Early Clinical Trial of Prostate Cancer Vaccine Commences
PAN-301-1 is a vaccine candidate to treat patients with persistent prostate cancer.
Pancea Pharmaceuticals recently announced the initiation of a new phase 1 clinical trial of PAN-301-1 for the treatment of persistent prostate cancer.
PAN-301-1 is an HAAH-directed nanoparticle immunotherapy vaccine candidate for the treatment of patients with prostate cancer. The first patient was enrolled and dosed in the open-label clinical trial, which will evaluate the safety and immunogenicity of the vaccine candidate, according to a press release from Pancea.
The vaccine stimulates the immune system by delivering nanoparticles that contain hundreds of copies of HAAH fragments on their surfaces.
HAAH, human aspartyl (asparaginyl) β-hydroxylase, is an enzyme expressed in fetal development, and is involved with cell growth, movement, and cell interactions in tissue formation, according to the press release. After birth, the gene is essentially turned off.
HAAH expression in adults is associated with cancer cell growth, motility, and invasiveness. The expression of this gene has been seen in more than 20 types of cancers, and is present on the surface of cancer cells.
Normal cells that become transfected with the gene act like cancer cells, and when the gene is inhibited in cancer cells, they behave like normal cells, according to the press release.
“Based on data from the American Cancer Society, there are more than 160,000 cases of prostate cancer anticipated in 2017 and approximately 30 percent of men treated will relapse after five years, with limited treatment options for patients living with persistent prostate cancer,” said lead principal investigator Luke Nordquist, MD. “HAAH provides a new potential treatment pathway for patients living with persistent prostate cancer, and with the enrollment of the first patient at our center, we are eager to understand the safety and immunogenicity for PAN-301-1 to address this unmet medical need in cancer diagnosis and treatment.”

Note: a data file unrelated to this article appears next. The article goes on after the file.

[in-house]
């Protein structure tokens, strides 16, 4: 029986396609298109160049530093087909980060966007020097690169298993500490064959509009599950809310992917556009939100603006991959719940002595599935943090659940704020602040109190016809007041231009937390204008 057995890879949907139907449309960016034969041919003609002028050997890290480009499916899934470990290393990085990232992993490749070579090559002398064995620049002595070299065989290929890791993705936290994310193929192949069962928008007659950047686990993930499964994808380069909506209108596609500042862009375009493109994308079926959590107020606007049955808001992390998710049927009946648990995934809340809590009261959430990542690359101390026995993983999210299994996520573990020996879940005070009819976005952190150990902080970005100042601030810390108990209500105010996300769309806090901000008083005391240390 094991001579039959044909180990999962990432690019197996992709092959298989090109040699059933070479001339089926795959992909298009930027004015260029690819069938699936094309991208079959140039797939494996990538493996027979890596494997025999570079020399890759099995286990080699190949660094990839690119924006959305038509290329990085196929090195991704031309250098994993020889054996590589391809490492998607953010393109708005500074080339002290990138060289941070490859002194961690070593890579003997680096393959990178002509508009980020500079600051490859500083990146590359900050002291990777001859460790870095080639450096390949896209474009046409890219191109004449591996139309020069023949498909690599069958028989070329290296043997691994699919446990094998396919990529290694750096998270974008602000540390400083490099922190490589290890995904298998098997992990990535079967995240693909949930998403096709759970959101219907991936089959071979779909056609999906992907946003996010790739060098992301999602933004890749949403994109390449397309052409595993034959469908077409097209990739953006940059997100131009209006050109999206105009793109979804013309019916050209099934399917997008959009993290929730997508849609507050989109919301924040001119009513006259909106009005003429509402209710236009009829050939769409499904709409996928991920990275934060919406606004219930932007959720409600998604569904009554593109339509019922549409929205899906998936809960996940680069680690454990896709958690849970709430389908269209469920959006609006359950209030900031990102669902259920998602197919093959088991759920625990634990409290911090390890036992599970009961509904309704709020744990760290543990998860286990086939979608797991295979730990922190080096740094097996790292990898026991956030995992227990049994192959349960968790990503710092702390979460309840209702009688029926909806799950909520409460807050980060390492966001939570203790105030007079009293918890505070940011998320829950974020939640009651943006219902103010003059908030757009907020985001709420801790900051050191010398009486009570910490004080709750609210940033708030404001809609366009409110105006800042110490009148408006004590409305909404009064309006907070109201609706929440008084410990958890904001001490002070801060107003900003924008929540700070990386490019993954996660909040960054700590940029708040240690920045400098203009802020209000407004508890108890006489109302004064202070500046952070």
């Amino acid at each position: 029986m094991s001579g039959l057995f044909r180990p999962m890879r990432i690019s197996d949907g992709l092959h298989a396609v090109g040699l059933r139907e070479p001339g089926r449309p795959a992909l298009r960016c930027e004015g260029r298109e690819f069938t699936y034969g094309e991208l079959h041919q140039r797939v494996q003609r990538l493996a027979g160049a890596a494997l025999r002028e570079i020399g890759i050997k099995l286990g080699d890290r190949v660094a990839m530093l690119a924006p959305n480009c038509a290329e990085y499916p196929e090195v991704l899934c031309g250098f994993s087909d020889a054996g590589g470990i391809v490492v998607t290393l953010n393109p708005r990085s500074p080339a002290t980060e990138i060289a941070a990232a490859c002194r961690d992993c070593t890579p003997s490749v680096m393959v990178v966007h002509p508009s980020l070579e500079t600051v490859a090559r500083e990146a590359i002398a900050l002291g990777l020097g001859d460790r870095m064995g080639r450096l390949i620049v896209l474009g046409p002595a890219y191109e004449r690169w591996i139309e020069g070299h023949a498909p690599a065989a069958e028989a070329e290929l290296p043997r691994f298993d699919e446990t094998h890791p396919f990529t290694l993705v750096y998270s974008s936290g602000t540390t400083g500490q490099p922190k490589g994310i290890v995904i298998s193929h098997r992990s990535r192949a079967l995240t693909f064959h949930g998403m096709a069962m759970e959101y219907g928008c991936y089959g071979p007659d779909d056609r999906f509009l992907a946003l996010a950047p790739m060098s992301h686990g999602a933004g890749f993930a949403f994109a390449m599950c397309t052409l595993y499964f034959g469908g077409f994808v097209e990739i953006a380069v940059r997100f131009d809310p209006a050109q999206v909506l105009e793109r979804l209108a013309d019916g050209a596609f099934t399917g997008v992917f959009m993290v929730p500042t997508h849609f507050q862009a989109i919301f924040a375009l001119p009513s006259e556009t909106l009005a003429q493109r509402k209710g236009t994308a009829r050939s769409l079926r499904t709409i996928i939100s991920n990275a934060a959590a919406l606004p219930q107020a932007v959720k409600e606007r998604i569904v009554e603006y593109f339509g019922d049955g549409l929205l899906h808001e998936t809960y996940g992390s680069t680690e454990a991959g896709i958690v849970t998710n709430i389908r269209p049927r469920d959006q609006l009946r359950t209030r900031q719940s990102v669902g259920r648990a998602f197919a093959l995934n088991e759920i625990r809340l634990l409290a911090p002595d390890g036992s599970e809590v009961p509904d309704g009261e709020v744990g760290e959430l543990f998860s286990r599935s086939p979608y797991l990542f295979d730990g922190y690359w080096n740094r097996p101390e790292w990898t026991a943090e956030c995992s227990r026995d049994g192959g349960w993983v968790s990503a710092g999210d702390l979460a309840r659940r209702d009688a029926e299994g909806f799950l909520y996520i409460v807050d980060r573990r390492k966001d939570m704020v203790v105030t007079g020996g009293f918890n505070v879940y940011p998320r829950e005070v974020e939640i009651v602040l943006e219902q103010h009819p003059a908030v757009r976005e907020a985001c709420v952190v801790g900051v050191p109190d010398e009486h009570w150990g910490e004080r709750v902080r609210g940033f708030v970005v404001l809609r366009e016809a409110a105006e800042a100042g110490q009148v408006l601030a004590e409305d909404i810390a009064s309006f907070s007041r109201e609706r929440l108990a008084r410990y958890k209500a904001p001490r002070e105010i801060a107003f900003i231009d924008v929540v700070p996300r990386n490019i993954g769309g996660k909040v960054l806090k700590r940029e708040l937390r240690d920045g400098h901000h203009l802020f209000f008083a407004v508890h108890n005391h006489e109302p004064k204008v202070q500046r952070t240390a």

In the new clinical trial, patients will receive the PAN-301-1 injection through intradermal injections. The investigators will use a fixed-dose escalation schema every 21 days to determine the recommended dose to be used in further studies. Pancea plans to enroll 18 patients with biochemically relapsed prostate cancer in the phase 1 trial.
The vaccine was shown to be highly immunogeneic and elicits an HAAH-specific antibody response, and stimulates immune cells to target the enzyme, Pancea reported in the press release. In animal models, PAN-301-1 has demonstrated the ability to inhibit tumor growth and metastasis, while improving survival.
The vaccine has also demonstrated safety in pre-clinical studies, which is not always a benefit seen in cancer treatments, since some drugs have significant adverse events associated with use.
PAN-301-1 is designed to overcome self-tolerance by changing the presentation of the antigen, and providing the body with an immunostimulant, according to Pancea. The nanoparticle is a neutralized bacteriophage that is easy to manufacture.
“At Panacea, we have created a promising new vaccine therapy drug candidate that targets a specific and novel cancer-relevant marker, overcoming self-tolerance, yet avoiding autoimmune-like side effects of check-point inhibitors throughout our pre-clinical studies,” said Hossein A. Ghanbari, PhD, president, chief executive officer and chief science officer at Panacea Pharmaceuticals. “The initiation of the Phase I PAN-301-1 serves as a starting point for utilizing HAAH in treatment to prevent the recurrence of cancer. We are excited to explore this new targeted biological pathway in cancer.”